Janet Kochon never let go of her dream to become an educator, and even though the path has been full of twists and turns, she’s fulfilling that aspiration in Colville Lake.

“I always wished to be a teacher,” she said.

Most of her own early education came on the land in Fort Good Hope, where she grew up in the 1970s.

Her father was a trapper. She and her eight siblings would accompany their parents on lengthy expeditions into the bush “and learn the ways of our ancestors on the land,” she recalled.

In the 1990s, she upgraded her academic education in Yellowknife and then began working as a classroom assistant at the Aboriginal Head Start preschool in Ndilo.

In the early 2000s, she continued moving toward a teaching career by enrolling in the Teacher Education Program through Aurora College. But as a single mother with three children and bills to pay, she also saw the allure of a steady income at the Ekati diamond mine, where she accepted a job and quickly climbed the ladder to become supervisor of housekeeping services.

Sixteen years went by, along with shorter stints at Snap Lake and Diavik diamond mines.

Then a conversation with her cousin in Colville Lake changed her perspective, and Kochon decided to relocate to that small Sahtu community, population close to 150. She didn’t have a job lined up, but the preschool co-ordinator eventually approached her and offered her a position.

She later was hired at Colville Lake School as a student support assistant.

Last September, she jumped at the chance to be the junior kindergarten to Grade 1 teacher. Although she’s in a mentoring role, she still had much to learn, she admitted, citing report cards and correcting the youngsters’ misbehaviour as examples.

She was eager to decorate her classroom and introduce numerous educational toys to make her nine students feel comfortable, but another teacher who observed her in action later explained that it was too much stimulation.

“He said, ‘You’re a really good teacher. You’re really connected with the students,’ but he said, ‘You have too much stuff in your classroom. There’s too much distraction.’”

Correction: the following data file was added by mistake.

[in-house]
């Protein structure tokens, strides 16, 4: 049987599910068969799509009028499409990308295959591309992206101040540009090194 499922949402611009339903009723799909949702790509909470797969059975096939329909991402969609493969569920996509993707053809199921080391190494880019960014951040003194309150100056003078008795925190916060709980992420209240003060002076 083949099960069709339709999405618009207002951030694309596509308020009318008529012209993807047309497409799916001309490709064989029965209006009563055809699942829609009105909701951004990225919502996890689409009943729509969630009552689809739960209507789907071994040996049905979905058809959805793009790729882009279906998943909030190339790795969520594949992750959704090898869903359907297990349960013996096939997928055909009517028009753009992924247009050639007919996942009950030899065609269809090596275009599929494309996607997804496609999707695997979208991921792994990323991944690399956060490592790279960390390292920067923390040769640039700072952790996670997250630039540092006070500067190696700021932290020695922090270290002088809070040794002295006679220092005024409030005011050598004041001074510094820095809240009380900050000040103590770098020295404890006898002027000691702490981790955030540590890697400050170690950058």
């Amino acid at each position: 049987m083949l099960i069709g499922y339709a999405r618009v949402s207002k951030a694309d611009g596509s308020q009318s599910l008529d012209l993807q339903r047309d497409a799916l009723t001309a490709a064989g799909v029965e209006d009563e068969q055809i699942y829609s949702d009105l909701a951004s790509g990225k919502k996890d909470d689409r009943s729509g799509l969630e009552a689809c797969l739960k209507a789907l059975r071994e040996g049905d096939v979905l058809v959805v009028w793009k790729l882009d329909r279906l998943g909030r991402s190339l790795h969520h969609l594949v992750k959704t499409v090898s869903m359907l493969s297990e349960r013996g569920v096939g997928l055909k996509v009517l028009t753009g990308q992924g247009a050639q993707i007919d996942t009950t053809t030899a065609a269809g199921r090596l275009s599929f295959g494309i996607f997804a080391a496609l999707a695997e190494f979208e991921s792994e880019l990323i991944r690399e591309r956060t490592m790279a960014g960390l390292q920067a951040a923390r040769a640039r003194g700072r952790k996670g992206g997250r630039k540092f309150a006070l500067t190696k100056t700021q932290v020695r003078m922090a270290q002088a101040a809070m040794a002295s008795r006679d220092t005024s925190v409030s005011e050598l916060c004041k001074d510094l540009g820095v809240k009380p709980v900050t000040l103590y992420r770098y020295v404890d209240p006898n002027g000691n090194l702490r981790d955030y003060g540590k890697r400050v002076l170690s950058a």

Kochon scaled back and she said it has made a difference.

Another helpful resource has been going online.

“I’m so thankful for the internet, where I get lots of information,” she said, adding that a colleague who teaches Grades 2-4 also gives her helpful advice.

When it comes to keeping the energetic youngsters in line, Kochon has introduced a “three strike” approach to discipline and, in worst cases, makes offenders sit out gym class, which is one of the most popular activities.

She also makes a point of rewarding good behaviour.

“By giving them stars, they go home and tell their parents they got a star today for cleaning up,” she said.

Her students are learning numbers, shapes and a sense of self, among other lessons.

“I have two eyes and one nose,” she said of a typical exclamation from her students.

They love making art too, she added.

“They’re very creative. It just surprises me, all the things I’ve seen and the change from when I started to what I’m seeing now,” she said.

Still possessing a thirst for higher-level credentials, Kochon registered in a couple of courses through NorQuest College in Edmonton a few years ago, passing both.

“So I did all kinds of stuff just to be where I’m at right now,” she said.

She’s also determined to be accepted at a university and attain her masters.

“I have a passion for teaching,” she said. “It’s all coming together now.”

For more stories from Degrees of Success, click here: https://www.nnsl.com/special-feature-publications/special-feature-pdfs/degrees-of-success-2023/

Derek Neary

Derek Neary has been reporting on developments in the North for 18 years. When he's not writing for Nunavut News, he's working on Northern News Services' special publications such as Opportunities North,...

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